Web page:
|The Electricians: Day 6
||[Nov. 8th, 2010|05:04 pm]
this site, which has interesting things to say about the beginnings of Christianity as revealed in the archaeological record.By the end of the day we had the lights back on upstairs. It's been very cold. I've been exploring |
Oh, what a fascinating site! Than kyou for linking to it.
The archaeological record does have a sneaky way of shedding light on all of the dusty, hidden corners doesn't it? One of its great virtues, IMO.
It seems as though Hadrian is responsible not only for building the world's second most famous wall, but also for inventing- or sponsoring the invention- of Christianity.
He accomplished a lot. *g*
Thanks for the link. I very much enjoyed Fry's discussion on the video.
Kate and I watch the 1980s Jeeves and Bertie series, which I got via Amazon, and Fry was wonderful as Jeeves.
I have fond memories of the BBC's first stab at Wooster- in which Ian Carmichael was Bertie and Denis Price was Jeeves. According to Wikipedia most of the shows- as so often with early sit-coms- have been wiped.
I managed to find for Mother the entire Rising Damp series from the seventies, and she loved it up until her last illness, when she couldn't process as well as before, due to medication, and simply couldn't understand the very fast British accents!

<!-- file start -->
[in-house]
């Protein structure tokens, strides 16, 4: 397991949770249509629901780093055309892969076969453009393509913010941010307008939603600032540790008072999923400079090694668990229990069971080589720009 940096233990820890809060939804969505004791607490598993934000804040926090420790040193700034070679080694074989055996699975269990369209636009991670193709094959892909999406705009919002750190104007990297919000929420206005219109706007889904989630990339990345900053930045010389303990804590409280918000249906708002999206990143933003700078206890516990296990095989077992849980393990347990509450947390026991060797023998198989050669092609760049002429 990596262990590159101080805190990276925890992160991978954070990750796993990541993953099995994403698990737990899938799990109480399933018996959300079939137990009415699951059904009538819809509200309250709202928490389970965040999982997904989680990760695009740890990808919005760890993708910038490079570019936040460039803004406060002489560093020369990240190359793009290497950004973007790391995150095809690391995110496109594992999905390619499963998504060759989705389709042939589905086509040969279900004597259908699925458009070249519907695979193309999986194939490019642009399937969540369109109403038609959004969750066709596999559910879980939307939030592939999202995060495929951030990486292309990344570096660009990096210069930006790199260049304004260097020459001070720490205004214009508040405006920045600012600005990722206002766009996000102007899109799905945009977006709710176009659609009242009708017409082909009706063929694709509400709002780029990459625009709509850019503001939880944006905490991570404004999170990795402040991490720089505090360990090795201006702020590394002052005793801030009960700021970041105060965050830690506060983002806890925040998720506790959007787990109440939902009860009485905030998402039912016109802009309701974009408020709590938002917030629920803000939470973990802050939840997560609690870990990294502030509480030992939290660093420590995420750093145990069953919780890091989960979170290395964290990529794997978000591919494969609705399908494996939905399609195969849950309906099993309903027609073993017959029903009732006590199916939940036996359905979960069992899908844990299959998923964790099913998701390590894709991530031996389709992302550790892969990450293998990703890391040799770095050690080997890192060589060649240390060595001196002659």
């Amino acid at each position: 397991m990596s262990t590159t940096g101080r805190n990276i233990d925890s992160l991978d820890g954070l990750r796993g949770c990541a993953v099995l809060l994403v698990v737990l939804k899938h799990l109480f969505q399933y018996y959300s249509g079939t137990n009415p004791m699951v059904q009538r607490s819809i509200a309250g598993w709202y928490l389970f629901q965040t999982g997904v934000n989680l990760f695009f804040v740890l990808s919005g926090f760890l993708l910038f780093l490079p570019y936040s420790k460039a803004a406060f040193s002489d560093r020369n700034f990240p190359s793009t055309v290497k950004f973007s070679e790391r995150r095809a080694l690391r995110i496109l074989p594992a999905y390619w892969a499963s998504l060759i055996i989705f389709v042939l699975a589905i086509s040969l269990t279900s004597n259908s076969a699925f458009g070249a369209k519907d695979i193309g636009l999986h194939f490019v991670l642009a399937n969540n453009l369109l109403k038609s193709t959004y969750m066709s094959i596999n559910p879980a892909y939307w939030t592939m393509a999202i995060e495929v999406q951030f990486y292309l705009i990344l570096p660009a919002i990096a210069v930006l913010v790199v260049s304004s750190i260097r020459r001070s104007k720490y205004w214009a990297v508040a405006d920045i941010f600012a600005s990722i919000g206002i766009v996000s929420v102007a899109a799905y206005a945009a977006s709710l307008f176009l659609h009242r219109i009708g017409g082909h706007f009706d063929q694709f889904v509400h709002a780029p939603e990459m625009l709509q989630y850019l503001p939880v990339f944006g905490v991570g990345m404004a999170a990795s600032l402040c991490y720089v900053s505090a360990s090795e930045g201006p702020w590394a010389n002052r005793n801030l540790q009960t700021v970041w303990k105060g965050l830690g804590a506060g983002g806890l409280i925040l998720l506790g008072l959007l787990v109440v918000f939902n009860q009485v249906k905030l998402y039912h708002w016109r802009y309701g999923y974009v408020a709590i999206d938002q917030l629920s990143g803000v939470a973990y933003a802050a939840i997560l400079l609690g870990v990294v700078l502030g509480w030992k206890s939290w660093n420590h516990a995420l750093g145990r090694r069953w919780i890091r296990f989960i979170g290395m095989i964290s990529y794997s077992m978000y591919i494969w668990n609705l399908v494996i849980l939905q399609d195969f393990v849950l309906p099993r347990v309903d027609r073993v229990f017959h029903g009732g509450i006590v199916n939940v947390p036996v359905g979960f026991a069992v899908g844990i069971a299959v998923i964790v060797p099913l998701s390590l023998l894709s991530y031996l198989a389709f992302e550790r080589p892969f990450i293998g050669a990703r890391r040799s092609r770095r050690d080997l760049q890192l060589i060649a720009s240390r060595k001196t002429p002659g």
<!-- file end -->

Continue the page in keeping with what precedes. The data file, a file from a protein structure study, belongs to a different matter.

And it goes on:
I have them now, and my favorite is still Miss Jones and her blue glasses.
Have you come across The Rise and Fall of Reginald Perrin- a series from the same era also starring Leonard Rossiter? It's recently been re-made starring Martin Clunes. Accept no substitutes. The original is extremely funny. Rossiter- who died far too early- was a comic genius.
The Rise and Fall of Reginald Perrin is one of the funniest and cleverest comedies ever to grace the little screen. Thanks so much for the reminder.
Should we be concerned that, on the "Archaeology of 'Chrest'" page, they begin by quoting Madame Blavatsky? As a man with physical copies of both Isis Unveiled and a multi-volume and hard-bound edition of The Secret Doctrine, I feel somewhat justified in asking.
Also, I am tempted to observe that, though I have not read too far in, some of this seems to be old news. The Christian-for-Chrestian substitution is noted by Graves, perhaps in King Jesus, though it has been some time since I read him. As I recall, he made much of a pun whereby chrestian could be taken to mean "simpleton", but the illiterate early Christians were in no position to appreciate the joke made at their expense. Don't know for sure, as I say it has been many moons ago.
I have an interesting volume here on the shelf entitled, Pagan Christs. The chapter on Father Mithras is often made a part of my Christmas reading each season.